Privacy of individuals

The sanctity of every individual’s privacy is well recognised in Islamic law. The Quran (49:12) rebukes those who wish to pry into matters which do not concern them, or harbour suspicions in respect of others, conceding that some suspicions can even be considered crimes. This implies a prohibition of circulation of information pertaining to an individual's private sphere (24:19). According to this verse, giving wings to immorality is worthy of punishment.

The Sunnah also emphasises privacy in communications. The Prophet once said, "He, who looks into a letter belonging to his brother, looks into the Hellfire" (Abu Daud, Book 8:1480).

The Quran (24:27-9) forbids entering another's house without permission. It seeks to ensure that a person visiting another's house is welcome in that house. Further, the Quran (2:189) envisions visits made to other's houses only through the front door and after three greetings. Clarifying the reasons for such rules, the jurist Bukhari offered the following explanation, "The first greeting is for the residents to hear the visitor, the second is for the residents to be cautious (fa-ya khudhu hidhrahum), and the third is for them to either welcome the visitor or send him away."

The right to privacy within one's home is extended to privacy in respect of sinful behaviour within his private sphere. The accountability of a Muslim to his fellow humans lies only in respect of his public actions.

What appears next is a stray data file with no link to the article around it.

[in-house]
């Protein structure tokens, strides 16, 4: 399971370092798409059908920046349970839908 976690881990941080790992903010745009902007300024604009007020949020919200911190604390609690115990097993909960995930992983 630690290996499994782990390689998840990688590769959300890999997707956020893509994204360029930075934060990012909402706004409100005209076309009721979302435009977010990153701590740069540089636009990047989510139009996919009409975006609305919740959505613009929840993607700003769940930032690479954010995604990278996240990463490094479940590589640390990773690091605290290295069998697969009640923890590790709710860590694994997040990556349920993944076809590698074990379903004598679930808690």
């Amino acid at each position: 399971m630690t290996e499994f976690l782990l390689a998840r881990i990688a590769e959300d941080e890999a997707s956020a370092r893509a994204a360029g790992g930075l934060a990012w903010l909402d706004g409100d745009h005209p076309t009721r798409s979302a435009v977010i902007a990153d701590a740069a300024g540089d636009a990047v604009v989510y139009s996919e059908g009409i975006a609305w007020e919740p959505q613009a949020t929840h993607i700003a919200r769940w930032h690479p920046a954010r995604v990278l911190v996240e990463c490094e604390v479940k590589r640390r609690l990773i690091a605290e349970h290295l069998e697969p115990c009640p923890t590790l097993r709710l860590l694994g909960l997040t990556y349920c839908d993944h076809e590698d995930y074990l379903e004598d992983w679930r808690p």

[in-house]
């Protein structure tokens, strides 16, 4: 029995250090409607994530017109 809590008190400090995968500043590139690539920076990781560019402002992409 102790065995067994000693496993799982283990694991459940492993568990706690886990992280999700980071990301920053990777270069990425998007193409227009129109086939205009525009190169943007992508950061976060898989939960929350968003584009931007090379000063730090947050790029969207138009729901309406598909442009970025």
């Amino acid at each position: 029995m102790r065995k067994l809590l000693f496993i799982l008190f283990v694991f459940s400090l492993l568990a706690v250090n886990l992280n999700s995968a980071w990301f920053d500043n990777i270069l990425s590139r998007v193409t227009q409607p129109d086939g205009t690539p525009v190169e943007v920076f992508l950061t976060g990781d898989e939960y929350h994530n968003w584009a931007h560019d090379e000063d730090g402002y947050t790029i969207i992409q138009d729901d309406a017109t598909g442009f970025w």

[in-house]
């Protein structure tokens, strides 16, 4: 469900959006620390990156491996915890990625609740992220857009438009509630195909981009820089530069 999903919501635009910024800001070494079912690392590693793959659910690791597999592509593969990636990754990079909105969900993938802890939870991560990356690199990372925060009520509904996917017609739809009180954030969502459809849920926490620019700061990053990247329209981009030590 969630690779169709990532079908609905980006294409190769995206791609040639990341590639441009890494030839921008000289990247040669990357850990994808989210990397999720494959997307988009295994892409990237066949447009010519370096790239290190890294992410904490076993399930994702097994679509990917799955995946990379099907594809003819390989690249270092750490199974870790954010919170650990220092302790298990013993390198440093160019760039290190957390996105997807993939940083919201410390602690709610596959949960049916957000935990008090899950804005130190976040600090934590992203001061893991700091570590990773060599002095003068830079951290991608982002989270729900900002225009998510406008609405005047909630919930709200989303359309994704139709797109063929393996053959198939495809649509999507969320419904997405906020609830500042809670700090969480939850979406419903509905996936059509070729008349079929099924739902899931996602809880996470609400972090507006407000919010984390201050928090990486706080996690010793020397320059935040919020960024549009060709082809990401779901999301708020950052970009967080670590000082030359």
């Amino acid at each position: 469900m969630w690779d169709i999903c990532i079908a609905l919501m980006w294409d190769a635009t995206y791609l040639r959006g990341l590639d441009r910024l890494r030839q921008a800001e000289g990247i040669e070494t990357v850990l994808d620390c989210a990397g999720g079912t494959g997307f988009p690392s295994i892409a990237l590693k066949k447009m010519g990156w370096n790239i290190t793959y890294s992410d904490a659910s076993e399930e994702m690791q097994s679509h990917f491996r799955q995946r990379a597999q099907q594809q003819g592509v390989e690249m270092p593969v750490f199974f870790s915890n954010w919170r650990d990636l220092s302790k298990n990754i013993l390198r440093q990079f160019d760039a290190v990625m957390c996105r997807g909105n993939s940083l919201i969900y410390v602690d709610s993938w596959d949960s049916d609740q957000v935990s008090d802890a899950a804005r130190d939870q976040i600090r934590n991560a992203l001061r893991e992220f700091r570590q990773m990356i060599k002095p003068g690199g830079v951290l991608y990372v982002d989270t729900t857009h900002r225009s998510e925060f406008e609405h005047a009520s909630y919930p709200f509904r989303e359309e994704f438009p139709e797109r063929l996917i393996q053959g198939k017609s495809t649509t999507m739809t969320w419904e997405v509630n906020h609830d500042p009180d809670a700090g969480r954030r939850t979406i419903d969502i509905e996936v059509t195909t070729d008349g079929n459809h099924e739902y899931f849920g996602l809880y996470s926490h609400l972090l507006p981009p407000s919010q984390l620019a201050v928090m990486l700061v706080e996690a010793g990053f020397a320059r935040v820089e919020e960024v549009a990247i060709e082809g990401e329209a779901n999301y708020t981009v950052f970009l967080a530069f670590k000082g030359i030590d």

This is illustrated by an interesting story about Hazrat Umar ibn al-Khattab. Umar climbed the wall of a house on the suspicion of wine being consumed within the premises. On his suspicion being confirmed, he chided them for their conduct. They then reminded him that while he pointed out their sins, he himself was guilty of three sins; spying on them, failing to greet them and also not approaching their house through the front door. Umar agreed with them and walked away.

Contrast this with vigilante squads breaking down doors or entering houses through the roof. It is clear, therefore, that the application of the syariah in Malaysia disregards some of our classical ideals. Mujahid is justified in giving us a reminder and seeking a dialogue with those who disagree.

Our prime minister’s comment on Mujahid’s interview indicates that he does not support the government using its power to intrude into the private sphere of individuals. The sins that men and women commit behind closed doors will be punished by God.

It is not the government’s role to play God. Its role is to protect the safety, peace and security of citizens and the nation.

Finally, G25 wishes to remind our religious authorities that in the global competition for trade and investment, it is important to show we have the right policies in place and that our laws are in line with international values of justice.

The views expressed here are those of the author/contributor and do not necessarily represent the views of Malaysiakini.